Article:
Remembering Harry Haslam

Keith Burkinshaw, the manager of Tottenham Hotspur, was sitting in his office at White Hart Lane a few days after the 1978 World Cup Final. He had less than two months to prepare for the start of the new season. Spurs were returning to the First Division after a year away.

Bill Nicholson, Burkinshaw’s most eminent predecessor, the man who’d overseen Spurs’s glory days of the early 1960s, had joined him for a chat. There was plenty to discuss.

While they were talking, the phone rang. Nicholson answered it.

“Hello Bill, it’s Harry Haslam.”

Haslam, a friend of Burkinshaw, was the manager of Sheffield United.

“Hello Harry, what can we do for you? “ asked Nicholson.

“Would Keith be interested in signing Osvaldo Ardiles?” said Haslam.

Nicholson turned around to Burkinshaw.

“Harry Haslam’s on the phone and he wants to know if you’re interested in signing Osvaldo Ardiles,” he said.

“Is he pulling your leg or what?” said Burkinshaw.

(Adapted from the Nick Harris book ‘The Foreign Revolution’ and sampled from Sporting Intelligence.com)

Haslam’s playing career, and the Barry Town years

“Happy” Harry Haslam was a hugely popular character at Jenner Park and had previously played for Rochdale as an amateur, before moving to Oldham Athletic in the 1946-47 season for whom he made a handful of League appearances.

After a short spell with Brighton & Hove Albion, Haslam moved to Leyton Orient for the 1948-49 season, with whom he made 7 League appearances, before joining Guildford City.

Haslam joined Barry Town in the summer of 1956 replacing previous Linnets’ manager, Maurice Lindley, who later became well known as Assistant Manager to one Don Revie during Leeds United’s glory years.

With Barry Town struggling for money, he worked closely with the Chairman John Cecil Bailey and will always be remembered for being a man who managed Barry’s international superstars such as Bengt ‘Fölet’ Berndtsson (who would play almost 600 appearances for IFK Goteborg) and Sven Lindberg of the 1950s.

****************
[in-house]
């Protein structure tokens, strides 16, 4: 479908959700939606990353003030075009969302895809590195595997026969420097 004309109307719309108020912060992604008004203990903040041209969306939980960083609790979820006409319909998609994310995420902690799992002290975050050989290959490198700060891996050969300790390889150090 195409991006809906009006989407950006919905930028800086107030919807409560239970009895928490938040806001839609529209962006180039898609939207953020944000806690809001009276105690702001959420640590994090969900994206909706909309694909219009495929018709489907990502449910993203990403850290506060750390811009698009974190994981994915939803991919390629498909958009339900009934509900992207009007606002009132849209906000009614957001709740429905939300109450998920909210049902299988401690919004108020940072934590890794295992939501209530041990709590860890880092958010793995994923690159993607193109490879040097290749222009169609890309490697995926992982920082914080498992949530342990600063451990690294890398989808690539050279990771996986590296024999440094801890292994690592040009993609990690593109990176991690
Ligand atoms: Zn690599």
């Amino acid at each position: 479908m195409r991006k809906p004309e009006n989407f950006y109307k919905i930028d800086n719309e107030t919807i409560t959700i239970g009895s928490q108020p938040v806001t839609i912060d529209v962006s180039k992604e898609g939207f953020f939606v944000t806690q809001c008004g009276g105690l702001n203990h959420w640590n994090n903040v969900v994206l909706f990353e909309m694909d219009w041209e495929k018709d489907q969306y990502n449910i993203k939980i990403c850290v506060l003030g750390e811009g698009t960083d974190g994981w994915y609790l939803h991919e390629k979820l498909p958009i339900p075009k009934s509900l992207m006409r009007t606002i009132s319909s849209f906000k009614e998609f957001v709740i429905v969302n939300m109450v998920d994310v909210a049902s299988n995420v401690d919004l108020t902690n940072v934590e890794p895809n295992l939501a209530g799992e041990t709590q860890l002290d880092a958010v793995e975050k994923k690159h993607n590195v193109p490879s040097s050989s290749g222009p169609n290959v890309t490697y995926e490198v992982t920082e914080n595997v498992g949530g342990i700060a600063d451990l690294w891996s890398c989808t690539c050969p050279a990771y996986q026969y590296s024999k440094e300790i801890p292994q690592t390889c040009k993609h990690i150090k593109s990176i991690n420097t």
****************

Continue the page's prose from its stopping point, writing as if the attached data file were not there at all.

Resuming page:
Bengt Berndtsson celebrating for IFK Gothenburg

Bengt Berndtsson celebrating for IFK Gothenburg. Photo courtesy of www.ifkgoteborg.se

Indeed, I’m struggling to find knowledge of any non-League manager who signed players who had featured just months before in a squad that went to a World Cup Final.

But Harry did, signing – amongst many others – Swedish internationals Bengt Berdntsson and goalkeeper Sven Lindberg. He was closely familiar with staff at Manchester United, having been an apprentice at the club and was deeply affected by the Munich Air Crash in 1958 where he lost several old friends. Other Scandinavian players that played for the club during this exciting, if unrewarding, period in Barry Town’s history were Karl Lindberg, Bjorn Andersonn, and the extremely popular Finnish international player Hannu Kankonnen.

However, despite the glamour of Haslam bringing in overseas international stars into the club, it did little to stem the slide in fortunes for the club. The successes of the early and mid 1950s were now firmly behind the club, and attendances had fallen off dramatically. From being disappointed at the club averaging at 3,000 for home attendances, by the 1959-60 season rarely did these attendances surpass the 1,000 mark.

Haslem letter

Harry Haslam’s letter sent to his squad and acting manager Albert Gardner while away at Wisbech in 1960.

Ultimately, Harry’s team lost 4-1 in the Welsh Cup to Merthyr Tydfil on January 2nd, 1960, and he was unceremoniously sacked by one of the Barry Directors rather than being given the grim news by the club’s Chairman John Bailey, a fact that the press at the time found very distasteful. As the Barry Town circus rolled into Wisbech with Albert Gardner acting as manager, Haslam still had time to send them this note of good luck.